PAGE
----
July 16, 2008

Plato Comes to Missouri

Filed under: Burroughs,writing — jrice @ 10:09 am

Did Plato come to Missouri in 1886?

In 1886, Burroughs founded the American Arithmometer Company in St. Louis, Missouri. By 1889 the company had sold about 50 machines, but they were difficult to operate. Burroughs immediately improved them by inventing the dash pot, a mechanism used to regulate the pull in the machine’s handle and combining his invention with several functional features of Felt’s inventions. This is reflected on the patent awarded to Burroughs in May 5, 1892. Burroughs achieved his objective but he only saw the beginning of his success for he died in 1898.

Missouri, a focal point of contemporary computing, owes some of its rhetorical legacy to the Burroughs adding machine. As much as Plato discusses the invention of writing (connecting it to mythology as much as to memory), the adding machine as well performs a similar role. It allows computation to take place in another body (writing projects thoughts to another body – the page).

When McLuhan teaches at St. Louis University between 1937 and 1944, he likely would have considered “adding” as much as he considered any other feature of computation. His notable interest, based on later writings, is pattern formation. Burroughs’ cut-up underscores the role of pattern formation (unintended patterns reveal ideology) and one of his most famous concepts is mathematics based: the algebra of need. The algebra of need is a rhetorical concept; its focus is how needs are sold to consumers (drugs, sex, consumerism, etc.) through persuasion. Addiction, in other words, stems from the power of argumentation.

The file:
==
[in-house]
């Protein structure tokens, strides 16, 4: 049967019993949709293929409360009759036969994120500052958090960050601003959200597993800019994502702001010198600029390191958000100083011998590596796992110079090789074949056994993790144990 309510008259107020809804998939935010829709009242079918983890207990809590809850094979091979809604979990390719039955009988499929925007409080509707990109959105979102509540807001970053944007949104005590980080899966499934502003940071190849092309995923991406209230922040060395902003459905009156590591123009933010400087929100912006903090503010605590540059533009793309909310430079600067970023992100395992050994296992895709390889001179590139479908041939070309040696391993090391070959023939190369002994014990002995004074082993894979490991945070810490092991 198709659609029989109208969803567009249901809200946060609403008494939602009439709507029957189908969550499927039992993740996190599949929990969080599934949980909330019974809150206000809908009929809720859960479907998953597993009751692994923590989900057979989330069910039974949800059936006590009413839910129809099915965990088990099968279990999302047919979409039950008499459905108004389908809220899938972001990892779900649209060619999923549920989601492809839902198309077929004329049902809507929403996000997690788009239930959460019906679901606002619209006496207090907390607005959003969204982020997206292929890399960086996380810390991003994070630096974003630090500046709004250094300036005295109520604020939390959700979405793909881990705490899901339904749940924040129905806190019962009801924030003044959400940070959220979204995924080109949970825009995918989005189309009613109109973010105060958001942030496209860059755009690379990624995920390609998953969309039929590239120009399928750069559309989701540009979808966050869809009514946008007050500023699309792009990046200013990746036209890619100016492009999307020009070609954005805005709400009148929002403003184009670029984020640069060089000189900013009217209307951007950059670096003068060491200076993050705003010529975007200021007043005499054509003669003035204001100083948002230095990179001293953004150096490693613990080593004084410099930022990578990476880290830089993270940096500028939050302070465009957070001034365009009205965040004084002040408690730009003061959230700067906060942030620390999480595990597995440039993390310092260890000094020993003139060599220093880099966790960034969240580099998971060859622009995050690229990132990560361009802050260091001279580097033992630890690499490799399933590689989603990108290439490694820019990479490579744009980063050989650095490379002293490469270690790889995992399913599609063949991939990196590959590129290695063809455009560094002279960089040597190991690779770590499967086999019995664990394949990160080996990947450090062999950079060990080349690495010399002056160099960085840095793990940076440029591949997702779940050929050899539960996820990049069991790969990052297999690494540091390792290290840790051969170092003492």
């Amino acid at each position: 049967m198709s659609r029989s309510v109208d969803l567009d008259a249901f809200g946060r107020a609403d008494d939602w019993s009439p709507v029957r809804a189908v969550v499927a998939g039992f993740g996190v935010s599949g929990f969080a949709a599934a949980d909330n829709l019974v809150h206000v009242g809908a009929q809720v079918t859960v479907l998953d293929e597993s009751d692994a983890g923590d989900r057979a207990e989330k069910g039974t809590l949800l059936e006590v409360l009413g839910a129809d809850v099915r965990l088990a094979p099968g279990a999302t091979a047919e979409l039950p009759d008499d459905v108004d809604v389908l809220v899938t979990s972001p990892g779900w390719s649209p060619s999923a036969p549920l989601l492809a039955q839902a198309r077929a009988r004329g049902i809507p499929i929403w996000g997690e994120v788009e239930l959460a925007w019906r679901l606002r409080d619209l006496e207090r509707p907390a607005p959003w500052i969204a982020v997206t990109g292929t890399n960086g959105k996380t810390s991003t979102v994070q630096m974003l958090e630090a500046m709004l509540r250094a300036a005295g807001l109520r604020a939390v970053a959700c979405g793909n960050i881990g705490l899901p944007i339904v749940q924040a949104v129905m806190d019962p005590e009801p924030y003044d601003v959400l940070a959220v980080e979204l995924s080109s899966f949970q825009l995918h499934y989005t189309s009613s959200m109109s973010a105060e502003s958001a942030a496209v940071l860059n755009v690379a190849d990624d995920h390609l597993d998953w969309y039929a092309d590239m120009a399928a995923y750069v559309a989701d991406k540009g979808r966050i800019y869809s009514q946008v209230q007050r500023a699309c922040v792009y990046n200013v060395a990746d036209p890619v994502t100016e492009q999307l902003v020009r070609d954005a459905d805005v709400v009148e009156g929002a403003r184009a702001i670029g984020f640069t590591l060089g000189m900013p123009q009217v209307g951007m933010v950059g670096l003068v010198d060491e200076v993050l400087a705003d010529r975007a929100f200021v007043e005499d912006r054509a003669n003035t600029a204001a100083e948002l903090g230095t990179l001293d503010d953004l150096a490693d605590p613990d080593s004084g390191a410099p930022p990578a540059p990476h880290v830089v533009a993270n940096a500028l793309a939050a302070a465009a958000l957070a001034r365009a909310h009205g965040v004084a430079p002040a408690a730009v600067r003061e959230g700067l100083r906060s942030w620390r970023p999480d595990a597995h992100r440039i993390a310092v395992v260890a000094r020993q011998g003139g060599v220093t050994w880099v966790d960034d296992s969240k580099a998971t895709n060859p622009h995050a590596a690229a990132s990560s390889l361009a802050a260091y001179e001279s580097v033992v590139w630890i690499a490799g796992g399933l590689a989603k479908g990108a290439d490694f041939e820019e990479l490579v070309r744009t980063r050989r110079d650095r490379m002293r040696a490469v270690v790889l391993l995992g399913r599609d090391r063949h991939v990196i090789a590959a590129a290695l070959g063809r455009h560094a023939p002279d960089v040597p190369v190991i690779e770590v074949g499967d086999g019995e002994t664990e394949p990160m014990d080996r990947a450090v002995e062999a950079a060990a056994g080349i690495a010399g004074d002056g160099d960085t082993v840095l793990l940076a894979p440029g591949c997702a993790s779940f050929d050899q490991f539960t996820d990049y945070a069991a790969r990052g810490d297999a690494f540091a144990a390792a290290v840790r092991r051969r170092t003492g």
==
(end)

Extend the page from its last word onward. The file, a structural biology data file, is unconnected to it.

While Plato, a math software application, could serve as a reference point here, it is also important to note that the quadrivium includes “math” as one of its four areas of study. The others (astronomy, geometry, music) comprise four of the seven liberal arts (rhetoric, grammar, and logic are the other three).  With one from each side (math and rhetoric), an equation of sorts might be created.

I, however, cannot do math. I have no brain for math. I cannot break down my syllabi into percentages (for work done) because I cannot do percentanges.I struggle  to divide classes for group work (“Let’s see. . . there’s twenty of you. . .if we want six groups, we need how many in a group?”). At almost 50 %, Plato Elementary’s math results should be considered failing. Plato comes to Missouri is the move from math (the adding machine) to lack of math (failing grade).

More later? Probably. I have to add up other parts of this narrative first.

1 Comment

  1. Hey Jeff,

    Two things. First, I was wondering if you knew of anyone that publishes small magazines really cheap (I mean, incredibly cheap). Second, would you like to contribute something? I know that this is probably pushing it, but I thought you might possibly be interested.
    I’ll give you more info if you are.

    Comment by jargoncomputer — July 21, 2008 @ 3:23 pm

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